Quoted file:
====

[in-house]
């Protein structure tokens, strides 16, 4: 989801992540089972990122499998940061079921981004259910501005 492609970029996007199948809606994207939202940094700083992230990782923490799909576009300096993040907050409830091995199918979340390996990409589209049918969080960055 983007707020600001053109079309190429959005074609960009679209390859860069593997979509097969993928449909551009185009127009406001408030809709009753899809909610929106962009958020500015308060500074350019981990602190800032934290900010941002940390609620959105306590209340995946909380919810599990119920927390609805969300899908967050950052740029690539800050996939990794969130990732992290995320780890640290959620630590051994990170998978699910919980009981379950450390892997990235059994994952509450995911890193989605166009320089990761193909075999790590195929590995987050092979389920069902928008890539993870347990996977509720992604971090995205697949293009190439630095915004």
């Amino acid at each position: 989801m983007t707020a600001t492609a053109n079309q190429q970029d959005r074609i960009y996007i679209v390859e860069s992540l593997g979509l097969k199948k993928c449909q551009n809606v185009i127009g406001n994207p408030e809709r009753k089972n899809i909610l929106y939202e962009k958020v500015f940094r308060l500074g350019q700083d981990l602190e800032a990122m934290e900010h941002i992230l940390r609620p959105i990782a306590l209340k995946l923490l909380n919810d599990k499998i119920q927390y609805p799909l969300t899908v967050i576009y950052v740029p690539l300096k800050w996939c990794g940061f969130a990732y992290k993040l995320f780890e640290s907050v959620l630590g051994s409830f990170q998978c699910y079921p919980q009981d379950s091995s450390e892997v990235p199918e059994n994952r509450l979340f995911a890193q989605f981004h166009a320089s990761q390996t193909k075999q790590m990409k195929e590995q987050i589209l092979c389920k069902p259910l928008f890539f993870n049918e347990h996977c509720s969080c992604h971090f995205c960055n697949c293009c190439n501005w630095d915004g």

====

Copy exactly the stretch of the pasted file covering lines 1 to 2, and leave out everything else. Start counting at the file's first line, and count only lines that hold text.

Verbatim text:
[in-house]
């Protein structure tokens, strides 16, 4: 989801992540089972990122499998940061079921981004259910501005 492609970029996007199948809606994207939202940094700083992230990782923490799909576009300096993040907050409830091995199918979340390996990409589209049918969080960055 983007707020600001053109079309190429959005074609960009679209390859860069593997979509097969993928449909551009185009127009406001408030809709009753899809909610929106962009958020500015308060500074350019981990602190800032934290900010941002940390609620959105306590209340995946909380919810599990119920927390609805969300899908967050950052740029690539800050996939990794969130990732992290995320780890640290959620630590051994990170998978699910919980009981379950450390892997990235059994994952509450995911890193989605166009320089990761193909075999790590195929590995987050092979389920069902928008890539993870347990996977509720992604971090995205697949293009190439630095915004």